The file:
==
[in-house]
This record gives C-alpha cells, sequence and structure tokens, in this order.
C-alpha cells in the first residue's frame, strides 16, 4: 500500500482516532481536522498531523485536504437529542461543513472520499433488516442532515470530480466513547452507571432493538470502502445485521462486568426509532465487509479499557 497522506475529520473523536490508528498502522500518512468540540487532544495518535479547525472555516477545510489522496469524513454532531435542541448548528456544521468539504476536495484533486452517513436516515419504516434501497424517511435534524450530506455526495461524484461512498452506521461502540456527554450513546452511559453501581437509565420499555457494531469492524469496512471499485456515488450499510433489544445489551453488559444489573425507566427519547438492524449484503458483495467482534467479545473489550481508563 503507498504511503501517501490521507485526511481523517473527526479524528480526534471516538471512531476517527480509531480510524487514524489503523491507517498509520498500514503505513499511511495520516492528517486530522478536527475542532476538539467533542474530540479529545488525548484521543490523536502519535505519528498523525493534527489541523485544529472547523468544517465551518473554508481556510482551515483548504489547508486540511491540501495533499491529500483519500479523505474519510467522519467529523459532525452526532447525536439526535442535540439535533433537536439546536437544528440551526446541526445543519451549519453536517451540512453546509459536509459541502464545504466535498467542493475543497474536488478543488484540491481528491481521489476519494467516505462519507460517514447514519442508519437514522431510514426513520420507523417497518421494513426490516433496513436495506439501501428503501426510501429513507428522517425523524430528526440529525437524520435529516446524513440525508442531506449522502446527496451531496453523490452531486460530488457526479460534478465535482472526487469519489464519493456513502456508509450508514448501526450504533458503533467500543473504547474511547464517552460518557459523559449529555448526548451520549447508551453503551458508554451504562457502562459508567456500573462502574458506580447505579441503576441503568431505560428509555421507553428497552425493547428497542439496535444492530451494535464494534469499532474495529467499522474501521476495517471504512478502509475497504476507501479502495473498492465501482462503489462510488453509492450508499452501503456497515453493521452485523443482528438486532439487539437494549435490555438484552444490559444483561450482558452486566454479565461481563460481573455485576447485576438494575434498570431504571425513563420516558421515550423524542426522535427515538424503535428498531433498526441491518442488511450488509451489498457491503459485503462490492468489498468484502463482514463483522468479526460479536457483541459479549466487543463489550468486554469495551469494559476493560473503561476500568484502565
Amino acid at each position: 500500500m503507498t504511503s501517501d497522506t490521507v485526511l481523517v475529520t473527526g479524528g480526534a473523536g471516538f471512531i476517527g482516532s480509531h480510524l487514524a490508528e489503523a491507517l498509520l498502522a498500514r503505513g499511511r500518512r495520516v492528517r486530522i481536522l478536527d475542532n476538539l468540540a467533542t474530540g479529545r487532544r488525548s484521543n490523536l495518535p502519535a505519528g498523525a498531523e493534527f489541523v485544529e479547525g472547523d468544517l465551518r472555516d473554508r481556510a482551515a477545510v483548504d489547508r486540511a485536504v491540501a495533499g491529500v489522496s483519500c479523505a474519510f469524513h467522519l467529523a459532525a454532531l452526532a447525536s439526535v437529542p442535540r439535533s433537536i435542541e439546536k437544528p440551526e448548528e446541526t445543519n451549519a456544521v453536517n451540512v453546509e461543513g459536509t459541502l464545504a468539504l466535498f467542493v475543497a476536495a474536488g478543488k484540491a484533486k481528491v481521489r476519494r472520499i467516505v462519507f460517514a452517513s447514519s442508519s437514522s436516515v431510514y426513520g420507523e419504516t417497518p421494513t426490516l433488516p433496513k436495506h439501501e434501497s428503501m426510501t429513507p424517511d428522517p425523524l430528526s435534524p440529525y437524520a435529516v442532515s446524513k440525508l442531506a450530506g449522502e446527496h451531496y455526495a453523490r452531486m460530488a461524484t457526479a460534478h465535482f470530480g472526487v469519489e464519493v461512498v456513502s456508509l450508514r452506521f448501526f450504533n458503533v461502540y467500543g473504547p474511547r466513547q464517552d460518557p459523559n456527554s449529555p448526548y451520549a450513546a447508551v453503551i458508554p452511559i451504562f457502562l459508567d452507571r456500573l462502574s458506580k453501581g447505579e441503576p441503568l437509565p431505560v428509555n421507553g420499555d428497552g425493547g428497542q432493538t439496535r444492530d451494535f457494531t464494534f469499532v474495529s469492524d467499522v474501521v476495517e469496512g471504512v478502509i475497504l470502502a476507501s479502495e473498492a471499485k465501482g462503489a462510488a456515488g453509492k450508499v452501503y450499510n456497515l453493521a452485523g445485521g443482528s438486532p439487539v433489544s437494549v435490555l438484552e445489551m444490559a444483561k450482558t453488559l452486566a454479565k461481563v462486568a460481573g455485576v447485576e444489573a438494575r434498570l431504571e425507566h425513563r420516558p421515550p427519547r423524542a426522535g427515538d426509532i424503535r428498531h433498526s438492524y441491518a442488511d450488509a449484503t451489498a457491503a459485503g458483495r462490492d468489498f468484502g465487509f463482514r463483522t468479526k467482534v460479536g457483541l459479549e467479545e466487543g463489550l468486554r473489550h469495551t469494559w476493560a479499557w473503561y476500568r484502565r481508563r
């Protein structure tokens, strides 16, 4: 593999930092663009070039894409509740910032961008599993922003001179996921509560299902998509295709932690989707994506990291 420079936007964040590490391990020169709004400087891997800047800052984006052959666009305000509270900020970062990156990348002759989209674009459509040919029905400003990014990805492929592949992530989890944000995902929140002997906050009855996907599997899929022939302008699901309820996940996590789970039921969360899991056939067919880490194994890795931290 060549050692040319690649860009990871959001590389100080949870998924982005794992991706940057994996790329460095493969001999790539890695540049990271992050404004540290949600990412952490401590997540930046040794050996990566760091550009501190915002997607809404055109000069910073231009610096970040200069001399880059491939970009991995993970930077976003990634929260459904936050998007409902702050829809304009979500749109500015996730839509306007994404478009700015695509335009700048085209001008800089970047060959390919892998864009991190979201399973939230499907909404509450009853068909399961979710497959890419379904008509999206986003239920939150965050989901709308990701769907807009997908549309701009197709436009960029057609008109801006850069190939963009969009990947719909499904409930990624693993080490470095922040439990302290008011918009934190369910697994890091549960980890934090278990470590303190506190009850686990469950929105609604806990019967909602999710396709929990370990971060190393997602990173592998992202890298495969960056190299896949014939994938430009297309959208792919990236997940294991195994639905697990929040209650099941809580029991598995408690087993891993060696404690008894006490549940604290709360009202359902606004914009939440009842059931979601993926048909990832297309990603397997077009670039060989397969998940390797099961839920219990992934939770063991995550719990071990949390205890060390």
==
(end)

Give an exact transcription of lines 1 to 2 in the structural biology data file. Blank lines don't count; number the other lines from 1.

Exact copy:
[in-house]
This record gives C-alpha cells, sequence and structure tokens, in this order.